Dr. Neil Boothby: Education, Engaged.

Think. Pair. Share. Podcast Transcript

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0:00:09.7 Audrey Scott: Welcome to this modern education podcast that explores learning from the everyday exchange of thoughts and ideas to the theories and practices behind entire systems. Think education is cool? So do we. So we pair two conversations, learn about our guests, then learn from our guests, share your takeaways and come back from more. You're listening to Think. Pair. Share with me Audrey Scott.




0:00:43.0 AS: Today, we'll focus on learning through doing and on ways to create sustainable pathways out of adversity for children and youth. We'll consider the compelling intersection between inner-vulnerability and outward resilience, and for all your conspiracy theorist out there, we'll explore the conspiracy of goodness, as well. So, without further ado, I'm honored to welcome Dr. Neil Boothby, to Think. Pair. Share. Neil is a professor and Director of the Global Center for the development of the whole child at the University of Notre Dame. He's an internationally recognized expert and advocate for children affected by war, displacement and abject poverty. As a senior representative of UNICEF, UNHCR and Save The Children, he has worked for more than 25 years with children in adversity around the world. I'm eager to begin the conversation.


0:01:33.8 AS: Neil, thank you so much for being here, I really appreciate it.


0:01:37.1 Dr. Neil Boothby: My pleasure, Audrey, nice to be with you.


0:01:39.3 AS: Nice to see you as you're holding down the fort on the East Coast, so thanks for joining me via Zoom today and I look forward to the conversation.


0:01:47.7 Dr. Neil Boothby: Great.


0:01:48.9 AS: How have you been? 


0:01:50.0 NB: I've been good, under the circumstances... Gosh, I think it's... March 13th was the last time I was sort of out of my little cocoon, thank goodness at the country level, we're able to continue doing things. So, that part is good. How about you? 


0:02:05.5 AS: Yeah, same, absolutely. Our filming has been quite curtailed, but we've had chances to boost up the audio stories and... Sure, appreciate you joining us. Ready to go?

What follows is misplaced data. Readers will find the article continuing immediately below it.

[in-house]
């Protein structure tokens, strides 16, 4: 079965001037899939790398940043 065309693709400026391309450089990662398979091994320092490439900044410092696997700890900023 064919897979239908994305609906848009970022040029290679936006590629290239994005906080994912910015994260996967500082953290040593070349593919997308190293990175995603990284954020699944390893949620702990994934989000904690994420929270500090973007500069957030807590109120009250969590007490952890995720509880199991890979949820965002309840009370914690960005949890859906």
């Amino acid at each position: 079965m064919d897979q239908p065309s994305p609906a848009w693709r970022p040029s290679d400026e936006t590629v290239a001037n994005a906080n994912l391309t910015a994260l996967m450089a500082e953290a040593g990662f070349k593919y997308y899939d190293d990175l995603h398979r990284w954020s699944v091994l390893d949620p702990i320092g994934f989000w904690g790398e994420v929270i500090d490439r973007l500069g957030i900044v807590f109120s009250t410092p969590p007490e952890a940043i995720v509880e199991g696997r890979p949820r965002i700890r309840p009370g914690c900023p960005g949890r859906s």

0:02:17.4 NB: Okay.


0:02:17.5 AS: If you could pick up one new skill in an instant, what would it be? 


0:02:21.4 NB: One new skill in an instant, I think it would be Creole. I would like to be able to speak Creole because we spend an awful lot of time in Haiti, I get by a bit in French, but Creole allows you to talk to people within the communities in a way that I can't do at the moment.


0:02:41.8 AS: If you could live with any fictional character, who would you choose? 


0:02:46.9 NB: So, I'm a huge Walker Percy fan, and there's a novel called The movie goer, where Binx Bolling is the main character, he lives in New Orleans, and I found him to be a very fascinating sort of existential type thinker. I'm not sure I'd really wanna be him, but he's a character that fascinated me at a very sort of time in my life where I was still trying to figure out who I was and what I wanted to do, so Walker Percy is my favorite author and one of the best characters is Binx Bolling.


0:03:17.1 AS: I'm not as familiar. Can you tell me something that you found fascinating about him? 


0:03:21.3 NB: So, Walker Percy described himself as a Catholic existentialist. He was an MD, he never really practiced. His father died at an early age, so it kind of got him preoccupied with questions about where did we come from, what should we do, why we're here, and where are we going after we die? So the novel, the movie goer, is set in New Orleans around Mardi Gras, and it takes place over the course of a week. And really nothing action-wise happens except the main character is going through a whole process of trying to figure out how he can wake up in the morning, put one foot in front of the other, and live a life of meaning.